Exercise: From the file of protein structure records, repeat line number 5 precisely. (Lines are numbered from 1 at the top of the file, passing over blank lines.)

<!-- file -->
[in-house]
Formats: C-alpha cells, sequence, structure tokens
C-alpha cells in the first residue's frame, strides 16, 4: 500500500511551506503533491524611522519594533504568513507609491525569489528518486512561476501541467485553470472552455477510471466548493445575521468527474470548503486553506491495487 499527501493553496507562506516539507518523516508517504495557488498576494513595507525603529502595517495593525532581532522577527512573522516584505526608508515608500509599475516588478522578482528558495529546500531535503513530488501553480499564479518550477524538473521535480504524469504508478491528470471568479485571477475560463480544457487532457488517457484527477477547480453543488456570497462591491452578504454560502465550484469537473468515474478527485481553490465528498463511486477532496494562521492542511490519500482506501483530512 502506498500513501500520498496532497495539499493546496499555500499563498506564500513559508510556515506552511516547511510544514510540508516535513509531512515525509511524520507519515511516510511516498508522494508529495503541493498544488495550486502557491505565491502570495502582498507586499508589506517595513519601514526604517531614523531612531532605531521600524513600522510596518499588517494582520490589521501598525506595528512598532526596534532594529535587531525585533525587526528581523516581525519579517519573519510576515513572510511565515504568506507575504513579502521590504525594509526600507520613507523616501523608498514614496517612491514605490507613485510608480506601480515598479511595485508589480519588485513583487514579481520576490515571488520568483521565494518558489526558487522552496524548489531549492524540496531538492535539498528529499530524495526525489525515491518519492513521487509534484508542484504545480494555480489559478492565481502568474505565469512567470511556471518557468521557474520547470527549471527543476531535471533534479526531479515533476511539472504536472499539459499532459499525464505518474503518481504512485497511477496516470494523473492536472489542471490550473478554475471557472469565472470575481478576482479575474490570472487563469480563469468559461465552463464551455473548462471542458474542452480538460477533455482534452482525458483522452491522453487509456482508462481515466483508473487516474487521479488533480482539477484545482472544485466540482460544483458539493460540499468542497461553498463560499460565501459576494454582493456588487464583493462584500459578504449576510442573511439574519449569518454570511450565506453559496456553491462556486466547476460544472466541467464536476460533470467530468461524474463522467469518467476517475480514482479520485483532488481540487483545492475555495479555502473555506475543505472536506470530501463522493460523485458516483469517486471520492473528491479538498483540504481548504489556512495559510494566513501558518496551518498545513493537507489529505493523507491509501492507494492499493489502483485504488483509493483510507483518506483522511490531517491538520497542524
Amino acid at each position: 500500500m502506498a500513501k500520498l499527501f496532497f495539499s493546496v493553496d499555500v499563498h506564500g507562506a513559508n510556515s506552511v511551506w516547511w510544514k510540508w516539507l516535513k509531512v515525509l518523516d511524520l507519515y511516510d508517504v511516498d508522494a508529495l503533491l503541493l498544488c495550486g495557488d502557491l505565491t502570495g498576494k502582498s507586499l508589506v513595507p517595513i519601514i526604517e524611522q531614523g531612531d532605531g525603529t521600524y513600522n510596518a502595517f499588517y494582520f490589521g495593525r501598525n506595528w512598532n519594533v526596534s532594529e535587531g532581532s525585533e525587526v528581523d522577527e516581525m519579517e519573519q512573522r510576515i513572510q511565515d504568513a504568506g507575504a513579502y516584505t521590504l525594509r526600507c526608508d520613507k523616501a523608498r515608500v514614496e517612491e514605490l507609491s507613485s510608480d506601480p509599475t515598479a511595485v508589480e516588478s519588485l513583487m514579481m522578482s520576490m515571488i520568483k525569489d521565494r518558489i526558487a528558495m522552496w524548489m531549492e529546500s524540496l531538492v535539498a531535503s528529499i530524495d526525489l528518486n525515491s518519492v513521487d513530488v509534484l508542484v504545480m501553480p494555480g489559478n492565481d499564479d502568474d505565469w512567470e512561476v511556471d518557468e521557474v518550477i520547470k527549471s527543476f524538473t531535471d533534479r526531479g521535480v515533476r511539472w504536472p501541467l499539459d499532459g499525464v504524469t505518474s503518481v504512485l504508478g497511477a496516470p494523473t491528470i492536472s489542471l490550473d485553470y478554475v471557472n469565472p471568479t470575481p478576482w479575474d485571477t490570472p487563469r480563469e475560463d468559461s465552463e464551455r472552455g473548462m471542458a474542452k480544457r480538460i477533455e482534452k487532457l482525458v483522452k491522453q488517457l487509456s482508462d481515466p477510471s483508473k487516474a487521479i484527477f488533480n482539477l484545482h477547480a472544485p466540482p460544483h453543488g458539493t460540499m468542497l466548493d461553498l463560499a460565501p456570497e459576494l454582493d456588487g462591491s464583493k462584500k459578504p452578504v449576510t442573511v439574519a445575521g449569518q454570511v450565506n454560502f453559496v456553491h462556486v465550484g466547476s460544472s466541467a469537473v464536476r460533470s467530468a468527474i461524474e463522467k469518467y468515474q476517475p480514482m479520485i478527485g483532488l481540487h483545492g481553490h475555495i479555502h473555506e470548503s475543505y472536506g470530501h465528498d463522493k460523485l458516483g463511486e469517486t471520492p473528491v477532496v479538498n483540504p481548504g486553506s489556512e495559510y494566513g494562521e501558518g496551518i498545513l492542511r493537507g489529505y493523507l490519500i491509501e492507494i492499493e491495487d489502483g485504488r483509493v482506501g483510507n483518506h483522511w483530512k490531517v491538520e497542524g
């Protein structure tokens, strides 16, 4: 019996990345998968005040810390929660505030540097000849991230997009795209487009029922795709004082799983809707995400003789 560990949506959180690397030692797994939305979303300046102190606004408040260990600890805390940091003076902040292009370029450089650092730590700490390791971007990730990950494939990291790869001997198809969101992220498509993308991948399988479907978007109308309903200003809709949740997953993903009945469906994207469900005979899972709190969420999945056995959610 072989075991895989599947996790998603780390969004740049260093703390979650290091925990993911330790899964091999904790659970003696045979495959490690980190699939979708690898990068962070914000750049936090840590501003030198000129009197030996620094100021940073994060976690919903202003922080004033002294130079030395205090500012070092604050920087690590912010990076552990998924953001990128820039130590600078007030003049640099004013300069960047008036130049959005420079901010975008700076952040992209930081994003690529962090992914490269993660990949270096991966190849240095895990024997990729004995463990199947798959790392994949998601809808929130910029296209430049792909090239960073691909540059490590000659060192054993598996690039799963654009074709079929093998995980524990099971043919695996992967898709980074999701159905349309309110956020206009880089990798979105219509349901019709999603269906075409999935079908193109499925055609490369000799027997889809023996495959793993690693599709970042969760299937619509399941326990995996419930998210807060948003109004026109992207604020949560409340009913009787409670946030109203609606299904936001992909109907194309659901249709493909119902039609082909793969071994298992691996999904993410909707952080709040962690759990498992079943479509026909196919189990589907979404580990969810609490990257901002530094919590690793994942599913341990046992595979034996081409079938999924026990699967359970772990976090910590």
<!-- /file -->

């Protein structure tokens, strides 16, 4: 019996990345998968005040810390929660505030540097000849991230997009795209487009029922795709004082799983809707995400003789 560990949506959180690397030692797994939305979303300046102190606004408040260990600890805390940091003076902040292009370029450089650092730590700490390791971007990730990950494939990291790869001997198809969101992220498509993308991948399988479907978007109308309903200003809709949740997953993903009945469906994207469900005979899972709190969420999945056995959610 072989075991895989599947996790998603780390969004740049260093703390979650290091925990993911330790899964091999904790659970003696045979495959490690980190699939979708690898990068962070914000750049936090840590501003030198000129009197030996620094100021940073994060976690919903202003922080004033002294130079030395205090500012070092604050920087690590912010990076552990998924953001990128820039130590600078007030003049640099004013300069960047008036130049959005420079901010975008700076952040992209930081994003690529962090992914490269993660990949270096991966190849240095895990024997990729004995463990199947798959790392994949998601809808929130910029296209430049792909090239960073691909540059490590000659060192054993598996690039799963654009074709079929093998995980524990099971043919695996992967898709980074999701159905349309309110956020206009880089990798979105219509349901019709999603269906075409999935079908193109499925055609490369000799027997889809023996495959793993690693599709970042969760299937619509399941326990995996419930998210807060948003109004026109992207604020949560409340009913009787409670946030109203609606299904936001992909109907194309659901249709493909119902039609082909793969071994298992691996999904993410909707952080709040962690759990498992079943479509026909196919189990589907979404580990969810609490990257901002530094919590690793994942599913341990046992595979034996081409079938999924026990699967359970772990976090910590």